UAAP review finds 17 incorrect calls in La Salle-Adamson game, but sees no evidence of bias
Falcons coach Franz Pumaren shows his displeasure over the calls. Marlo Cueto

THE UAAP Commissioner’s Office has “heavily reprimanded” the three referees who officiated the Final Four game between De La Salle and Adamson, but made it clear it saw no evidence to prove there were bias and partiality on the part of the game officials.

UAAP commissioner Rebo Saguisag said the three referees who worked the game between the Green Archers and the Falcons were excluded from the pool of referees in the ongoing best-of-three finals series between La Salle and Ateneo and warned of stiffer penalties.

The sanction was on top of the preventive suspension Saguisag issued days after the La Salle-Adamson game was marred by complaints from Falcons supporters as well as coach Franz Pumaren after his team was called for 33 fouls compared to La Salle’s 12.

A strongly worded protest letter was also sent by Adamson officials to the league.

“We recognize the importance of having officials who must be able to perform at the highest levels. We also acknowledge the need to maintain public confidence in the league,” wrote Saguisag in his letter addressed to Adamson board of managing director Fr. Aldrin Suan.

”Further to their preventive suspension (provisional in nature and not based on a finding of guilt), the officials concerned have been heavily reprimanded with warning of stiffer penalties should evidence of bad faith or malice surface even after this review.

“They also remain excluded from the pool of referees for the best-of-three series to remove any cloud of doubt on the upcoming finals,” Saguisag said.

After a thorough review of the game, however, Saguisag said there was no evidence of bias or partiality among the referees, despite a number of “incorrect non-calls” - 10 from La Salle and seven from Adamson.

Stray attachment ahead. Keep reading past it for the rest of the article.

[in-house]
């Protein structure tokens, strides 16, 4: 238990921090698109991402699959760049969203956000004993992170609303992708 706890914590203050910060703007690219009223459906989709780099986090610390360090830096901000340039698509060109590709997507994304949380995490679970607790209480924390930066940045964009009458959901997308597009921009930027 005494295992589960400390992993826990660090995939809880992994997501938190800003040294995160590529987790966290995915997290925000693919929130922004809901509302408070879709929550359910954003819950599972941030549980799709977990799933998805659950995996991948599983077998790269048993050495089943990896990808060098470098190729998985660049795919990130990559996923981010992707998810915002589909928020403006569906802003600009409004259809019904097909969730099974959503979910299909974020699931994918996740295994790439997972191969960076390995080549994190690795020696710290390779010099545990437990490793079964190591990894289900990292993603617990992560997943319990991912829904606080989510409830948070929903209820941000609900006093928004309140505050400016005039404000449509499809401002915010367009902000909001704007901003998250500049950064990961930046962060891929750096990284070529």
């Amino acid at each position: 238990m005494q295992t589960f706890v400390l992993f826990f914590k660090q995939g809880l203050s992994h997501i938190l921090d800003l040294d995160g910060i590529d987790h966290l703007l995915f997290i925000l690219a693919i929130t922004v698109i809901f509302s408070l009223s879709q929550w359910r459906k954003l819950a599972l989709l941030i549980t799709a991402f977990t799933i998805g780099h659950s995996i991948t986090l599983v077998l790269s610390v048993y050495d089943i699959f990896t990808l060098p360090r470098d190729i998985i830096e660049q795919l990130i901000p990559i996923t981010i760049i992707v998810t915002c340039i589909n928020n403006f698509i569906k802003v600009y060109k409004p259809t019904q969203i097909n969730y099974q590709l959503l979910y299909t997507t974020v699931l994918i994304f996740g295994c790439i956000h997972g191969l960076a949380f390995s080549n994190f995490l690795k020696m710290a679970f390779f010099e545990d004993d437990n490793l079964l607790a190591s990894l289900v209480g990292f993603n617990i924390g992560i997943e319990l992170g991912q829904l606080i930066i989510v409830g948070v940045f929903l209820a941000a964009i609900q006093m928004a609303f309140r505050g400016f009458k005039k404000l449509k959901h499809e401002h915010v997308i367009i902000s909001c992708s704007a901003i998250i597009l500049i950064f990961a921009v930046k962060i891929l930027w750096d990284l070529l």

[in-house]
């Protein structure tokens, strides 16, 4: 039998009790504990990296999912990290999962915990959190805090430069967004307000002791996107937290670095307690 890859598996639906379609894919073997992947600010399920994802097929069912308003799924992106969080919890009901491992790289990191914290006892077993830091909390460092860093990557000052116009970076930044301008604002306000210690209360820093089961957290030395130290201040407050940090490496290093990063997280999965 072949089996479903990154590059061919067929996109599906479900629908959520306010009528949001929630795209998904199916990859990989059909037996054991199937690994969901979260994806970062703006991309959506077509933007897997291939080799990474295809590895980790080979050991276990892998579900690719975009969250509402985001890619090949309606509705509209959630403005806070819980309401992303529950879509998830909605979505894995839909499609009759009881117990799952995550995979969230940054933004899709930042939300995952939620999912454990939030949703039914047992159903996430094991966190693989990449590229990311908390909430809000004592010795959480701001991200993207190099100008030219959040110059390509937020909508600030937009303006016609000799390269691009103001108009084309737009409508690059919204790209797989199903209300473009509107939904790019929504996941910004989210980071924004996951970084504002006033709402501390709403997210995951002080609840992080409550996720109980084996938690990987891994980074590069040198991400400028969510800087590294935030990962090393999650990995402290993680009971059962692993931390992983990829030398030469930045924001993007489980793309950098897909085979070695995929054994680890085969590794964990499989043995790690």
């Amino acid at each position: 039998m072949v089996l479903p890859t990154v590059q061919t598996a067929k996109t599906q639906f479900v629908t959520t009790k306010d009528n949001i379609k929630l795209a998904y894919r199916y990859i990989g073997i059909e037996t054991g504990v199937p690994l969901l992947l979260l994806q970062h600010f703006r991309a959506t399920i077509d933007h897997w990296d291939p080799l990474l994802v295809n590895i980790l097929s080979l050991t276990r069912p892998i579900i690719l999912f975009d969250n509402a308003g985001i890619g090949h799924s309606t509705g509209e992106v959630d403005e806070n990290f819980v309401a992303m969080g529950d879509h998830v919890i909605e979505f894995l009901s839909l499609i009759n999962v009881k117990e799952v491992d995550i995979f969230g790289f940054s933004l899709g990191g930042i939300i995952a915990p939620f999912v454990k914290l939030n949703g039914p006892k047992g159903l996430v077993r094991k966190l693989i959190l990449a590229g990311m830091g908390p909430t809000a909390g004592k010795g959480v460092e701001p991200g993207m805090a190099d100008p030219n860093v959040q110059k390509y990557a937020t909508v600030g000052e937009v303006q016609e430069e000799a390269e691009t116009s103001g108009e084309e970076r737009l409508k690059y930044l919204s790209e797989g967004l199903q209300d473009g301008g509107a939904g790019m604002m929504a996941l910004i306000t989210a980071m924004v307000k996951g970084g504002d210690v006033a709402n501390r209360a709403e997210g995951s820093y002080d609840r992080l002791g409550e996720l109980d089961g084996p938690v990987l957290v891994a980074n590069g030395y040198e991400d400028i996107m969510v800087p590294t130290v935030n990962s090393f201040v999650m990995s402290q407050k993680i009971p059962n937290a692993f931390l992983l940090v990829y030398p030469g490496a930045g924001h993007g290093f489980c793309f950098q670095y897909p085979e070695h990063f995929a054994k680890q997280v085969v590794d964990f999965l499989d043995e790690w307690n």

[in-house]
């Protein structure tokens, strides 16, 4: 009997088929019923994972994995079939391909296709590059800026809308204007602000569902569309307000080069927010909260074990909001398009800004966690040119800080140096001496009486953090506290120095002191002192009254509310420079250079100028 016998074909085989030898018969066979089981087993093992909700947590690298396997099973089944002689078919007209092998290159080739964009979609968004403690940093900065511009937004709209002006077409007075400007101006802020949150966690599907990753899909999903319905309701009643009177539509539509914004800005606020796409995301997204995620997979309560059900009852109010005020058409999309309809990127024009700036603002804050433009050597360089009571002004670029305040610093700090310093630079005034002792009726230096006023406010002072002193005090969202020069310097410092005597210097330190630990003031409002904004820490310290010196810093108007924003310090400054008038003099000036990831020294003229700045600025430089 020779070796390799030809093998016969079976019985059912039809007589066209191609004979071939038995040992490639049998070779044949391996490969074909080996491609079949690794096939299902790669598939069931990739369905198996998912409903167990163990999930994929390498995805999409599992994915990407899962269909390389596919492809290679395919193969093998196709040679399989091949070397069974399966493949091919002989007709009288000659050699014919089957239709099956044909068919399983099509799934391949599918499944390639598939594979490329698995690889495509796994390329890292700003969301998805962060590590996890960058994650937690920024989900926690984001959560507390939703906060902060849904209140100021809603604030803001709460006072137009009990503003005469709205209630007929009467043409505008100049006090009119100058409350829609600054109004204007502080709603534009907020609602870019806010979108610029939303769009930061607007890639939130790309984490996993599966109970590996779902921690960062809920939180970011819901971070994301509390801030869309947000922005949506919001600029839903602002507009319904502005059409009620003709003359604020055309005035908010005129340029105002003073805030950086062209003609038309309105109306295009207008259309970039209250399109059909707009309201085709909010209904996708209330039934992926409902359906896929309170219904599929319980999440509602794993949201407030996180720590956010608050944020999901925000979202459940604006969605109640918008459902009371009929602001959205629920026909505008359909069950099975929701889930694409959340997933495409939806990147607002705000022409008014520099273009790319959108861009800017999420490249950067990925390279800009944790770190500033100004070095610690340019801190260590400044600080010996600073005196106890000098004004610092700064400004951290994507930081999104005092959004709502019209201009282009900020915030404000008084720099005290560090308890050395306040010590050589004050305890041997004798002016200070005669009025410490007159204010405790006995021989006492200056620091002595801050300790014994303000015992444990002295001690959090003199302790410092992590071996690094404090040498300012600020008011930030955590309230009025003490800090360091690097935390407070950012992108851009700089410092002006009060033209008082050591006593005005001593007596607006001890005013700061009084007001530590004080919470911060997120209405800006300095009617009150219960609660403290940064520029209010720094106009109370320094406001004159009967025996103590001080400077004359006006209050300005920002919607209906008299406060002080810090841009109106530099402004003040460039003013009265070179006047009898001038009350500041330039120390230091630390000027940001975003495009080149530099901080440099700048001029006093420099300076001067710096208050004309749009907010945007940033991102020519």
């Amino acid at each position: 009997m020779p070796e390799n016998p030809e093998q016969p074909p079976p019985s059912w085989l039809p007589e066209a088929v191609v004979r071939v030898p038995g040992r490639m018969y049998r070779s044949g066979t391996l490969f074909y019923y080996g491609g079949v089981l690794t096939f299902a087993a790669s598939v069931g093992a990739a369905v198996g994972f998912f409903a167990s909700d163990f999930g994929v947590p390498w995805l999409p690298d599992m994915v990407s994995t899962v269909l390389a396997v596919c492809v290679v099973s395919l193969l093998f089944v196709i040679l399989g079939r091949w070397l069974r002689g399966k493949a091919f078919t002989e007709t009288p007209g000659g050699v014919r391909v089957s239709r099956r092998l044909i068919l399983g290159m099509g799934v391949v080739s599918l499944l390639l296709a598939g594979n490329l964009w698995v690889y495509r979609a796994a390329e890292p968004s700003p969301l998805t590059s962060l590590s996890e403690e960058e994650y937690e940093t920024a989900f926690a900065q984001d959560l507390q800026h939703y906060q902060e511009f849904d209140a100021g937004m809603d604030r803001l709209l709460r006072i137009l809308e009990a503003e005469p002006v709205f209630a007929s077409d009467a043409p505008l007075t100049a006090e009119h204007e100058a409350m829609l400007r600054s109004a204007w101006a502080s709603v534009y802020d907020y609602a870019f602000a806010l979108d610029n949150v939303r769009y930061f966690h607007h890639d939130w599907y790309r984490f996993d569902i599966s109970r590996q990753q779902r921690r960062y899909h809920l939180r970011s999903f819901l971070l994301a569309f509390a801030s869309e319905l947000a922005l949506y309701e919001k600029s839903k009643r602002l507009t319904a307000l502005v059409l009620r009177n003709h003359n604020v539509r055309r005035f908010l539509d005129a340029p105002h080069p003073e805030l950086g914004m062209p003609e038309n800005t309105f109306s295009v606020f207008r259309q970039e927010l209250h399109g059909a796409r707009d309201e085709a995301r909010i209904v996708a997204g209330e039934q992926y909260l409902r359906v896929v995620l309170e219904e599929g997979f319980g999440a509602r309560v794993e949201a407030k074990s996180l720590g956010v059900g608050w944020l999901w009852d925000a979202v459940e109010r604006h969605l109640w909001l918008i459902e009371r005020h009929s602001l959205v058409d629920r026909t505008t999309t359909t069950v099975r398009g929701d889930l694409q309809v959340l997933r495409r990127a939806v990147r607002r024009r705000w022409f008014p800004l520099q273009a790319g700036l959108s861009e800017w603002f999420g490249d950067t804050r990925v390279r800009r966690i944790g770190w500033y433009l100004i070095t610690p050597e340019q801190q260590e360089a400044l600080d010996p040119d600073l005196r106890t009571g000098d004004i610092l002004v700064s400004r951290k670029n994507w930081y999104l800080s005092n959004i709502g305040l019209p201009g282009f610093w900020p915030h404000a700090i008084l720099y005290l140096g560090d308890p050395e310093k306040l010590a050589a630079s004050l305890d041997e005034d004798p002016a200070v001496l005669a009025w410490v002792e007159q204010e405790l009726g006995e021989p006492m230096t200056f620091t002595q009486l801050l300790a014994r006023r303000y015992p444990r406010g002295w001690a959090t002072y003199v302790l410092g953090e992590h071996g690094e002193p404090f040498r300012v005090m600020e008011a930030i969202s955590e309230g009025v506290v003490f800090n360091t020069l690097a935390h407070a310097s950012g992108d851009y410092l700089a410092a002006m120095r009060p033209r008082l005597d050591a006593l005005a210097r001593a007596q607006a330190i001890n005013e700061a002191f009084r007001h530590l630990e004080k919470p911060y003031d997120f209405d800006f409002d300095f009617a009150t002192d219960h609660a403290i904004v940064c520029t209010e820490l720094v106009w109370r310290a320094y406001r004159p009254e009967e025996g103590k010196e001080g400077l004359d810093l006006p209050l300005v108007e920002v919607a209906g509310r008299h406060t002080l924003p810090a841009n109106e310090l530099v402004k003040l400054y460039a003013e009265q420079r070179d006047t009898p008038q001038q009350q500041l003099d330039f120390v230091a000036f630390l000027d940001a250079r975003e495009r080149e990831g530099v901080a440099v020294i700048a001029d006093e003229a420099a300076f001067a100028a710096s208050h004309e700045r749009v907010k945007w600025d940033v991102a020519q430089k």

Saguisag said the incorrect non-calls and errors in judgement do not mean there is bias among the referees.

“We do understand the frustrations of players, coaches, supporters, and the viewing public in general when the right call is not made. Teams train hard and lay everything on the floor to compete. We likewise appreciate the call for a judicious review and the clamor for objective, fair, and impartial officiating. The Office of the Commissioner will never tolerate or condone any conduct, act, or omission that would compromise the integrity of the sport.

“However, bias or partiality on the part of the officials cannot be presumed. Partiality is related to intention which is a mental process, an internal state of mind, that must be judged by the person’s overt acts. This office cannot infer bias or partiality on the basis of errors in judgement,” said Saguisag.


Saguisag said during the review, there was no clear evidence that will prove the 'mental process of bias' was present among the three referees who officiated the game.

“These must be proved with clear and convincing evidence - which, upon meticulous review of the game, are absent in this games. To hold otherwise would be to render refereeing untenable, for no one called upon to officiate a sport, where you only have a brief moment to decide (without the benefit of a replay), can be infallible in their judgement.”

“With the foregoing, we conclude that while there were errors in officiating, the evidence at hand is insufficient to prove bias or partiality,” said Saguisag.

Follow the writer on Twitter: @reubensports